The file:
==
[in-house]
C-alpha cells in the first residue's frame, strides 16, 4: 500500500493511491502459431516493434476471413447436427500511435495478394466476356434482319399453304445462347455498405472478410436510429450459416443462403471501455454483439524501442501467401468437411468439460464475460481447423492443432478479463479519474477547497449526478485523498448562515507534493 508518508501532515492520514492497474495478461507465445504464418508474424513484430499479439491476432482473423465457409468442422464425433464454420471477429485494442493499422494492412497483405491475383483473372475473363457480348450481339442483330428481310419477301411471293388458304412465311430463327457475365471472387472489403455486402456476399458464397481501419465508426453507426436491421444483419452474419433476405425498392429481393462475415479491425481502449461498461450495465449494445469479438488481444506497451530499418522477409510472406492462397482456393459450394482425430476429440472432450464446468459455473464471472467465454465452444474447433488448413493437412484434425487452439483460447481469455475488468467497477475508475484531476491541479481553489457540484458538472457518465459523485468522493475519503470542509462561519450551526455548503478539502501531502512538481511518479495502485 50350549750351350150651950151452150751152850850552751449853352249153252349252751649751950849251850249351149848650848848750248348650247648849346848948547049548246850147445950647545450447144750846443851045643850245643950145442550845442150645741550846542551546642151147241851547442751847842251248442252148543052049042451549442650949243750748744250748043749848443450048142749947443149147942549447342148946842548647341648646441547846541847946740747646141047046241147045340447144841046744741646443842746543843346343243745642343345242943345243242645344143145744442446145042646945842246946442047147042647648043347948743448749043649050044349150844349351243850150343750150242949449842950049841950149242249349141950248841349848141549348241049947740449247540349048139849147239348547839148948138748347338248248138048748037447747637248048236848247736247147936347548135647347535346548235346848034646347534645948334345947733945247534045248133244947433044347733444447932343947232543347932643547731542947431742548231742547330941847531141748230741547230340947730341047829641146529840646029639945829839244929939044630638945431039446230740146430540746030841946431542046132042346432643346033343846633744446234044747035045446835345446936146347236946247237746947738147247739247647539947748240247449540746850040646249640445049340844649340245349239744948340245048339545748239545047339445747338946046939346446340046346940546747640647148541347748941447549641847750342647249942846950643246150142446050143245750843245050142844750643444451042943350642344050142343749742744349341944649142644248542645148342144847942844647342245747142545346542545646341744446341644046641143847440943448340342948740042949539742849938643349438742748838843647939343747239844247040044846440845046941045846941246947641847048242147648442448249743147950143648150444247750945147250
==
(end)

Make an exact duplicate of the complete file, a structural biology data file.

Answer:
[in-house]
C-alpha cells in the first residue's frame, strides 16, 4: 500500500493511491502459431516493434476471413447436427500511435495478394466476356434482319399453304445462347455498405472478410436510429450459416443462403471501455454483439524501442501467401468437411468439460464475460481447423492443432478479463479519474477547497449526478485523498448562515507534493 508518508501532515492520514492497474495478461507465445504464418508474424513484430499479439491476432482473423465457409468442422464425433464454420471477429485494442493499422494492412497483405491475383483473372475473363457480348450481339442483330428481310419477301411471293388458304412465311430463327457475365471472387472489403455486402456476399458464397481501419465508426453507426436491421444483419452474419433476405425498392429481393462475415479491425481502449461498461450495465449494445469479438488481444506497451530499418522477409510472406492462397482456393459450394482425430476429440472432450464446468459455473464471472467465454465452444474447433488448413493437412484434425487452439483460447481469455475488468467497477475508475484531476491541479481553489457540484458538472457518465459523485468522493475519503470542509462561519450551526455548503478539502501531502512538481511518479495502485 50350549750351350150651950151452150751152850850552751449853352249153252349252751649751950849251850249351149848650848848750248348650247648849346848948547049548246850147445950647545450447144750846443851045643850245643950145442550845442150645741550846542551546642151147241851547442751847842251248442252148543052049042451549442650949243750748744250748043749848443450048142749947443149147942549447342148946842548647341648646441547846541847946740747646141047046241147045340447144841046744741646443842746543843346343243745642343345242943345243242645344143145744442446145042646945842246946442047147042647648043347948743448749043649050044349150844349351243850150343750150242949449842950049841950149242249349141950248841349848141549348241049947740449247540349048139849147239348547839148948138748347338248248138048748037447747637248048236848247736247147936347548135647347535346548235346848034646347534645948334345947733945247534045248133244947433044347733444447932343947232543347932643547731542947431742548231742547330941847531141748230741547230340947730341047829641146529840646029639945829839244929939044630638945431039446230740146430540746030841946431542046132042346432643346033343846633744446234044747035045446835345446936146347236946247237746947738147247739247647539947748240247449540746850040646249640445049340844649340245349239744948340245048339545748239545047339445747338946046939346446340046346940546747640647148541347748941447549641847750342647249942846950643246150142446050143245750843245050142844750643444451042943350642344050142343749742744349341944649142644248542645148342144847942844647342245747142545346542545646341744446341644046641143847440943448340342948740042949539742849938643349438742748838843647939343747239844247040044846440845046941045846941246947641847048242147648442448249743147950143648150444247750945147250